Nine years after The Bird and the Bee’s first cover album, Volume 1: A Tribute to Daryl Hall and John Oates, Volume 2 has arrived, and let me tell you, it is worth the wait. The duo had me when they released “Ain’t Talking ’bout Love” as a single. (If you haven’t seen the live version with Dave Grohl on drums, stop everything and watch it here.) With “Ain’t Talking ’bout Love” released ahead of the album, along with “Panama” and “Hot for Teacher,” I was worried that we had already heard the juiciest covers from the album, but the rest of the songs do not disappoint.
Why would the jazz-based electro-pop duo choose Van Halen for their latest tribute? Well, they already made a shout-out to David Lee Roth in their song “Diamond Dave,” from their 2009 album Ray Guns Are Not Just the Future album. They bring it back here, covering their own song to round out their tribute album. Plus, it helps that The Bird and the Bee, of Los Angeles, are practically neighbors of Van Halen, originally from Pasadena.
Since the cover-ers and the cover-ees come from very different musical genres, the pairing is a compelling one. Replacing Van Halen’s heavy electric guitar with a mixture of synths and more traditional piano, and changing the original vocal style from gravelly rock, to a smoother and sultry jazz vibe, The Bird and the Bee create another instant classic tribute album.
VH/B&B fans will all have their own favorites from the album; here are some of mine…
The second single from Van Halen’s debut album, “Runnin’ with the Devil” features steady percussion and a simple yet distinctive electric guitar line. The opening guitar strums that build suspense and drama are replaced with an electronic beat you might hear in a club, but when the piano kicks in, blended with Inara George’s vocals, the song takes on a jazz club vibe. The original song’s electric guitar solo becomes an opportunity for Greg Kurstin to show off his melodic and precise pianist skills.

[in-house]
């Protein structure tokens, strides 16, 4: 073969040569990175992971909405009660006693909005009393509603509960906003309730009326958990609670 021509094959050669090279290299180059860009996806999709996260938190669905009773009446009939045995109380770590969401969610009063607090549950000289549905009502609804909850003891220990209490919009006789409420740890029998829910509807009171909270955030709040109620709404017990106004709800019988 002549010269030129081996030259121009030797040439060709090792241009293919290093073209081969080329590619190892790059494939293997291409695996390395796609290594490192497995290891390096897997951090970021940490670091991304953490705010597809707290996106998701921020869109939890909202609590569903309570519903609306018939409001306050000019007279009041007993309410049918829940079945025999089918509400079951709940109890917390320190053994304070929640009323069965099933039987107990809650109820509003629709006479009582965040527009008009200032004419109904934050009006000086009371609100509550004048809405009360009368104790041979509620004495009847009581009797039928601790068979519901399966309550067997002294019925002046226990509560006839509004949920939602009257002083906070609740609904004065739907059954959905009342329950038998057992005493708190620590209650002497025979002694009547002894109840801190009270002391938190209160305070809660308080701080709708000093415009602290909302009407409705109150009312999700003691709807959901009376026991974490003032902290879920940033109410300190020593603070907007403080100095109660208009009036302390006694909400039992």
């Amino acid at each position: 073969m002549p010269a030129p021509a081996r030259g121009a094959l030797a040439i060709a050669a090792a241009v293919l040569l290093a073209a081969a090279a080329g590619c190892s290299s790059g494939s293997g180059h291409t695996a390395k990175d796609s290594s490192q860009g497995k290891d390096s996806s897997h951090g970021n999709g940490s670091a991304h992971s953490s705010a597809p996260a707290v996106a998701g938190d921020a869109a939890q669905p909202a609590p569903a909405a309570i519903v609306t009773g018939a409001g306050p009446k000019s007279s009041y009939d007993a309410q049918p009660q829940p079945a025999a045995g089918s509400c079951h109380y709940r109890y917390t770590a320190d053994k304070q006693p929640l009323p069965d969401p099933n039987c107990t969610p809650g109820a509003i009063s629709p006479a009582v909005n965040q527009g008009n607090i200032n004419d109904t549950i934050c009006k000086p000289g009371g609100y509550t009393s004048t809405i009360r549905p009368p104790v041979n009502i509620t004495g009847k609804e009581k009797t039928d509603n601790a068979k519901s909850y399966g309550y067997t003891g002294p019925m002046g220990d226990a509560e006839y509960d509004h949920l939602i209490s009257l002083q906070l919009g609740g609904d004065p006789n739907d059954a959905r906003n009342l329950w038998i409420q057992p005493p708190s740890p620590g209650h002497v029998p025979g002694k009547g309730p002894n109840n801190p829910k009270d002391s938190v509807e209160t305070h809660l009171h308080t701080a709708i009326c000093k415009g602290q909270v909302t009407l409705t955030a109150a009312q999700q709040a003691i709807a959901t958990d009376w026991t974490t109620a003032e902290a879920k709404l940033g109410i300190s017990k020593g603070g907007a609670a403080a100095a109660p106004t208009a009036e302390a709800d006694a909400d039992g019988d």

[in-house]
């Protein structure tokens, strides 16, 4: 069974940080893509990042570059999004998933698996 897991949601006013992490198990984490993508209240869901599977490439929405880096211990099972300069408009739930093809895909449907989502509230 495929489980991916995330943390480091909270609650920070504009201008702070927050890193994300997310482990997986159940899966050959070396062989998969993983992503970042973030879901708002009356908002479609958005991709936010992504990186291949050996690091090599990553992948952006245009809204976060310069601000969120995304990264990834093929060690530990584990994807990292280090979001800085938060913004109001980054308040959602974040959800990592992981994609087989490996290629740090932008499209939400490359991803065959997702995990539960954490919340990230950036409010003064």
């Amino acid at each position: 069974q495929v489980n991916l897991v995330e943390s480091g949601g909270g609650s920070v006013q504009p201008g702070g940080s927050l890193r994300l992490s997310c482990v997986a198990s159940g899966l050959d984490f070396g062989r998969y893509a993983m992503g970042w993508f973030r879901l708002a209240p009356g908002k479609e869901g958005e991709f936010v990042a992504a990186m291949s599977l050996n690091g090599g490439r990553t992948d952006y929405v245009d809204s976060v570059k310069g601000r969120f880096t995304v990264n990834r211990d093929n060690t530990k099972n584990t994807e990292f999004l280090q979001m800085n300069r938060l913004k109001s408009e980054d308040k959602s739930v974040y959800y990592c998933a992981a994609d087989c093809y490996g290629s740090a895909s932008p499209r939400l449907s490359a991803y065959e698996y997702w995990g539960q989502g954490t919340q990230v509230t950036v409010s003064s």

A Van Halen tribute album wouldn’t be complete without “Jump,” their most prominent single, once a proud holder of the top spot on the US Billboard Hot 100. The Bird and The Bee take advantage of the synthesizer in other songs on the album, but using them in this opening would be too on the nose. Instead, they use acapella style voices to highlight the opening lines. The synthesizer comes back in the middle of the song, though, reminiscent of old-school arcade games. This version of the song is destined to be featured in the ending of a movie, Bend it Like Beckham meets The Breakfast Club.
The Bird and the Bee get a bit meta, covering Van Halen’s cover of The Kinks’ “You Really Got Me.” The regimented beat of the original’s guitar is replaced by a simpler metronomic beat. Even though the beginning features some finger-twisting glissandos on the piano, the vocals are the real star of this song. Despite a simple and smooth delivery, there is a slight implied edge that harkens back to Van Halen’s interpretation of the song.
My only critique of this album concerns omissions. Any Van Hagar fans will be disappointed; the song choice for this tribute album draws exclusively from the David Lee Roth years. Also, eight of the nine Van Halen songs come from just two of their albums, while the Hall and Oates tribute album spanned a wider career range (although to be fair, H&O had more hits to choose from). I think “Right Now” would have been a crowd-pleaser and fit in well with the rest of the songs.
Overall, though, this album lives up to the anticipation held by The Bird and the Bee fans everywhere. I’m already ready for Volume 3.
Interpreting the Masters, Volume 2: (A Tribute to Van Halen) Tracklist
- Runnin’ with the Devil
- Hot for Teacher
- Ain’t Talking ‘bout Love
- Jamie’s Cryin’
- You Really Got Me
- Diamond Dave